Lighting Their Fires by Rafe Esquith
Rafe Esquith is a *superstar* in the education world. His 5th graders learn more than the regular curriculum, they perform Shakespeare (often traveling extensively to do so) and read things like “To Kill a Mockingbird.” Although they come from a highly disadvantaged area, his students score in the top 5-10% on standardized tests, which is a phenomenal accomplishment. My husband is a high school teacher in a similarly disadvantaged area (although the number of his students in poverty is not as high as at Rafe’s school, it seems to be steadily increasing); he has read both of Rafe’s previous books and incorporated some of his ideas into his classroom.
When I was given the opportunity to review Esquith’s new book, “Lighting Their Fires,” which is being marketed equally to teachers and parents, as opposed to primarily teachers like his other books, I jumped at the chance. I knew that my husband had really enjoyed Esquith’s other books so I thought this was a good opportunity for me to read something he enjoyed, as well as for him to read Rafe’s new book, which I knew he would be excited about.
Rafe’s students are amazing, but they don’t start out like that. They have become amazing through hard work by parents and teachers. “Lighting Their Fires” is Rafe’s attempt to help parents understand what they can do to help their children become amazing as well. The format was very engaging; all of his tips are told against the backdrop of his trip to a baseball game with some of his students. This book does stand on its own, but from what my husband says is enhanced by having read the previous books.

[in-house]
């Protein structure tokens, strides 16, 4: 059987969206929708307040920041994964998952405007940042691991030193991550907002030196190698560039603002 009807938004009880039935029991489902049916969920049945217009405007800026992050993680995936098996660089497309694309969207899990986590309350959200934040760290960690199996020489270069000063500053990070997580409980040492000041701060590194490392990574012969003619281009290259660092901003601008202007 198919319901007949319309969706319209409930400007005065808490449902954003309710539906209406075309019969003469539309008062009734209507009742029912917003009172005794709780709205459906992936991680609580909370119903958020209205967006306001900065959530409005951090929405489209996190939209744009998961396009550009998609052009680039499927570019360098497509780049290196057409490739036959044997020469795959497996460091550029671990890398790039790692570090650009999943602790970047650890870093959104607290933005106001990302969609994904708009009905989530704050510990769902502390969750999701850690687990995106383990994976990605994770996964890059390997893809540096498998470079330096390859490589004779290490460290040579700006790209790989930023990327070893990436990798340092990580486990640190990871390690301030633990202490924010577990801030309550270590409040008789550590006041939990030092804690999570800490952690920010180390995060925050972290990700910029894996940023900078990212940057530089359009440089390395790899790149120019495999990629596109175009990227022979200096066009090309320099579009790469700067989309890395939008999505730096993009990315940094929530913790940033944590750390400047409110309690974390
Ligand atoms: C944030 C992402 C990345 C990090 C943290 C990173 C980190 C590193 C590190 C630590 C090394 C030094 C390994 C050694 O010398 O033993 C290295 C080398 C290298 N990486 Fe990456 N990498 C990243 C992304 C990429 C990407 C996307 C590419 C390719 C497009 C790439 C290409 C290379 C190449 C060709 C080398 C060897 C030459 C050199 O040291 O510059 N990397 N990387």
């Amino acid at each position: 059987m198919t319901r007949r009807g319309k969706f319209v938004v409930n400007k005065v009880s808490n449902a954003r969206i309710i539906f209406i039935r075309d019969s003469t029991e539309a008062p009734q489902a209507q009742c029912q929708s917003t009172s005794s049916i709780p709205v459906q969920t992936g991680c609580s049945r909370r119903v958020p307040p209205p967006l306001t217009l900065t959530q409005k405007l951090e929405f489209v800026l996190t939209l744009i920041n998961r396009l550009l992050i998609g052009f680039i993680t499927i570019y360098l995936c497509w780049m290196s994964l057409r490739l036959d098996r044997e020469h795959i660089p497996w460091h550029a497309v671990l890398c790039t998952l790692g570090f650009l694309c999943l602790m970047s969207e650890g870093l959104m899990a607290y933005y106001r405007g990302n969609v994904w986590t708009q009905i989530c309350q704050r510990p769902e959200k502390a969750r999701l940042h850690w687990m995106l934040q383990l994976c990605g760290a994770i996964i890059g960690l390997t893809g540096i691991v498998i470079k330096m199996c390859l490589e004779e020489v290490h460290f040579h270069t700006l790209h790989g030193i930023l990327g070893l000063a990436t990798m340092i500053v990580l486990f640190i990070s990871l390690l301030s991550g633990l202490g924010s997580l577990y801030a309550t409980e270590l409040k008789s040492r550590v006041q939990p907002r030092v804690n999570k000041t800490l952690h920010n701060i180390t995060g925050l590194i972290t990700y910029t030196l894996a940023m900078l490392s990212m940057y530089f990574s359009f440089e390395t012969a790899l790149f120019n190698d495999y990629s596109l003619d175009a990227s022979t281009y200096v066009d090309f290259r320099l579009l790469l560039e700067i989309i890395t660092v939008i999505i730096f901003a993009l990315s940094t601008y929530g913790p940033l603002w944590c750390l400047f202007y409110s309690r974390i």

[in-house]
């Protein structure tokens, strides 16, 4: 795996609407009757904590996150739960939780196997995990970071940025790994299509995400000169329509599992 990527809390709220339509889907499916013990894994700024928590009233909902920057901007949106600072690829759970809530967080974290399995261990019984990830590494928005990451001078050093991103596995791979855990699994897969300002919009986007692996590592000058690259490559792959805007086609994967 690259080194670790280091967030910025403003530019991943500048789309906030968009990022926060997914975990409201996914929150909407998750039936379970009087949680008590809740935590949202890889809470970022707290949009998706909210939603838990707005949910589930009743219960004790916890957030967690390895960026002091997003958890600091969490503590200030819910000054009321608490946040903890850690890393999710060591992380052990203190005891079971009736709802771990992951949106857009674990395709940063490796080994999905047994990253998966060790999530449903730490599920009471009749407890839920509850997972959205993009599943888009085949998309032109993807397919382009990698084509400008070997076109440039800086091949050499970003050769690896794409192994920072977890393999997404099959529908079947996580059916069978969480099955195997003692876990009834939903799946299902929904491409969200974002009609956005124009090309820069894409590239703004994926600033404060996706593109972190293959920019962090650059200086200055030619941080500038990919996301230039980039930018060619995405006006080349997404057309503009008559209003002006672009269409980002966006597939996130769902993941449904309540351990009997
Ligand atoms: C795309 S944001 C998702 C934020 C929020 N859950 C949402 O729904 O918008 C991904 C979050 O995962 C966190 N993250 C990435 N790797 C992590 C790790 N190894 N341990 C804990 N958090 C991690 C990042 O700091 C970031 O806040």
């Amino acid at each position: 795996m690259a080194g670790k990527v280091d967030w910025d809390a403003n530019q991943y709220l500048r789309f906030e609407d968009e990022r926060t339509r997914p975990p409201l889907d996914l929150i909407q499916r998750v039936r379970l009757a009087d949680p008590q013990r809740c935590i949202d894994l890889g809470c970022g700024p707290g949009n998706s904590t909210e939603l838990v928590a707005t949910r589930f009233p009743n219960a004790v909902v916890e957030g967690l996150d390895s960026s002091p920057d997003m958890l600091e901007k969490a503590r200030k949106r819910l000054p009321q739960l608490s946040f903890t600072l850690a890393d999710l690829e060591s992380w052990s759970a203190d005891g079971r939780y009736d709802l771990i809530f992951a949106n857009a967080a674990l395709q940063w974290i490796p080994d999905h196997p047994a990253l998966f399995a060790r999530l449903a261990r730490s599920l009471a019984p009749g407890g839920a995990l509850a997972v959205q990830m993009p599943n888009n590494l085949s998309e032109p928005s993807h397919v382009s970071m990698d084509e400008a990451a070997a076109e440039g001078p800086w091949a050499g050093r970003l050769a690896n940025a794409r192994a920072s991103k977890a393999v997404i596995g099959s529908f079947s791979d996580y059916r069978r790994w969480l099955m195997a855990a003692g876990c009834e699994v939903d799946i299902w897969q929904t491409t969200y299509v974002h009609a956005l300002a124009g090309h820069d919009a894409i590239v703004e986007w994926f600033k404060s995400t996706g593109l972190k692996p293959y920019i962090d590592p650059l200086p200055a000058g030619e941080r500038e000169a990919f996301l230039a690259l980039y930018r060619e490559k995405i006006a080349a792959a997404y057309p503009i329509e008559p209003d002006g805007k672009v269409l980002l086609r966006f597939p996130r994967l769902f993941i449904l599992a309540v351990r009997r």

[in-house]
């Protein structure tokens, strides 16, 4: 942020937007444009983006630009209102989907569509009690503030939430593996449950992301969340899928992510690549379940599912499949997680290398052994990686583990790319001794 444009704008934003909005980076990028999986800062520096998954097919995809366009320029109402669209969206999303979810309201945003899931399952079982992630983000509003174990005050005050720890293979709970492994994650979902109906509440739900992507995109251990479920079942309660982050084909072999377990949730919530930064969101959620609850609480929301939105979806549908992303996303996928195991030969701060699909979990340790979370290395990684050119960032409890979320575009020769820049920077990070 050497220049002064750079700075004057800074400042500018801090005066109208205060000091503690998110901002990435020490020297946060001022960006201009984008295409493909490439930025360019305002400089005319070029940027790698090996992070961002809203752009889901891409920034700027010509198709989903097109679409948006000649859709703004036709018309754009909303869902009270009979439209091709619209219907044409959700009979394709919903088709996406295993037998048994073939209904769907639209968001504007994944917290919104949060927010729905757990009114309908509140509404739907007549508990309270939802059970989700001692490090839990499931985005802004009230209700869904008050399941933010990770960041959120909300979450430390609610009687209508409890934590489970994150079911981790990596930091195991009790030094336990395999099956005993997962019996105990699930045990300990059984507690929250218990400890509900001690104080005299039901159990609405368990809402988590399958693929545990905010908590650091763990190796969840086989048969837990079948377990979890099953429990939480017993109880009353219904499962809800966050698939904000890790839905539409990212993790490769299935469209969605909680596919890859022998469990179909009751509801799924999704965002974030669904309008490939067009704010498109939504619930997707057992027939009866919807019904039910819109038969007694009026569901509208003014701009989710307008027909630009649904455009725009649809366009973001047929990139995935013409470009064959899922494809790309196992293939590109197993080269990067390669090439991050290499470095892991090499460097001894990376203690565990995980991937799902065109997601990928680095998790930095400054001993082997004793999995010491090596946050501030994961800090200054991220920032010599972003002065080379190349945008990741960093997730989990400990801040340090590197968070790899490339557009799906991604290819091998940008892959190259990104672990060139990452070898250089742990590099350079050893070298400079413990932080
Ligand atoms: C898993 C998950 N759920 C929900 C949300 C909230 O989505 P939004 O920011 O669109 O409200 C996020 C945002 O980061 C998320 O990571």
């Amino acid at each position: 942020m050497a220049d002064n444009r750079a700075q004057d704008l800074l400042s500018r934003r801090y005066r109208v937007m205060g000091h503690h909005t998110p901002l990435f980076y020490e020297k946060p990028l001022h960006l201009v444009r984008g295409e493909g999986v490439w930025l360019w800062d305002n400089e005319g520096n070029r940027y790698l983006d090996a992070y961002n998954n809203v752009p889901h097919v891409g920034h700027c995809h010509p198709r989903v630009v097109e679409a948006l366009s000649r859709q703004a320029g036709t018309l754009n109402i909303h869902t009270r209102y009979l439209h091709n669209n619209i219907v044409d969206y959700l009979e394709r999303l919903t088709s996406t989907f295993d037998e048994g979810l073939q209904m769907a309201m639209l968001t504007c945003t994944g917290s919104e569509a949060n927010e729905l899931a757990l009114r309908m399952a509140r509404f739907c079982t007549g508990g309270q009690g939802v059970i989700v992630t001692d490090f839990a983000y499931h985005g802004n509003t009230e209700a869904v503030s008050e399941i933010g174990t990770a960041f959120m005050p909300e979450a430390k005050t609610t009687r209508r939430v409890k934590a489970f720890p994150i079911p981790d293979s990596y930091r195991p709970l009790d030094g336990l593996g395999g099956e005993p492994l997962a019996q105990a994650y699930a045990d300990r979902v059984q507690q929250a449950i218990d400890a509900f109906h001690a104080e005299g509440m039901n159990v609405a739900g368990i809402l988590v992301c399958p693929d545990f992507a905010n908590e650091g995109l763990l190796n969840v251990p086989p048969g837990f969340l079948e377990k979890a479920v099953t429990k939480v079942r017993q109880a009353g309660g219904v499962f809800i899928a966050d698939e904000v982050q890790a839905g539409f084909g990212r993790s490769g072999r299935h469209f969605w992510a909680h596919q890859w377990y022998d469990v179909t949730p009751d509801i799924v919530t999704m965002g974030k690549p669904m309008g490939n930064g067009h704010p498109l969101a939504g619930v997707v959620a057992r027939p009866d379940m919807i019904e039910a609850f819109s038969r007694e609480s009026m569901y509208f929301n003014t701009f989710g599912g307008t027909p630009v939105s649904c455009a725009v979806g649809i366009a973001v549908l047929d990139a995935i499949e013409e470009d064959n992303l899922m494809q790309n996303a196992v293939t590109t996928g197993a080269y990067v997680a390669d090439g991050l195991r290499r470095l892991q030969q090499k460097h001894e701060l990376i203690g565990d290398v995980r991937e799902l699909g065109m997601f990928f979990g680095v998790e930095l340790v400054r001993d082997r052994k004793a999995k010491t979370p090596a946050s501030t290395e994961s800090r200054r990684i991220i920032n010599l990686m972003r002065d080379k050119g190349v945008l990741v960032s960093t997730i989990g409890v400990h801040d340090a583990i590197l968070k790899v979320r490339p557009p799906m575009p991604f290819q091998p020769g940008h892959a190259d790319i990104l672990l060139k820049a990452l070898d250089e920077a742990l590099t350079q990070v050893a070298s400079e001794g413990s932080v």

Many of Rafe’s tips are good, and he certainly has more basis for them than many so-called parenting experts, having worked with countless students, and following many of those students from late elementary school through college. At other times, though, felt he was a little judgmental, or rather perhaps was over-generalizing. He railed against television, which is certainly not a good habit overall, but he also made it sound as if there is never anything worth watching, yet at the same time he repeatedly extolled the virtues of using movies as educational aids. That simply didn’t seem very consistent to me. I was also a bit annoyed by the fact that it seemed he talked about using movies to teach far more than using books. I just wish there was a little more parity, I wanted more book ideas!
I thought it was good, although not great, but my husband really enjoyed it. I do think there will be some helpful ideas for us as Daniel grows.
Edit: In regards to the books, it seems he talks about them MUCH more in his books for teachers. He certainly challenges his students with literature that most people wouldn’t give to elementary students. I just wish he’d talked more to the parents who will read this book about how to use literature to teach their children.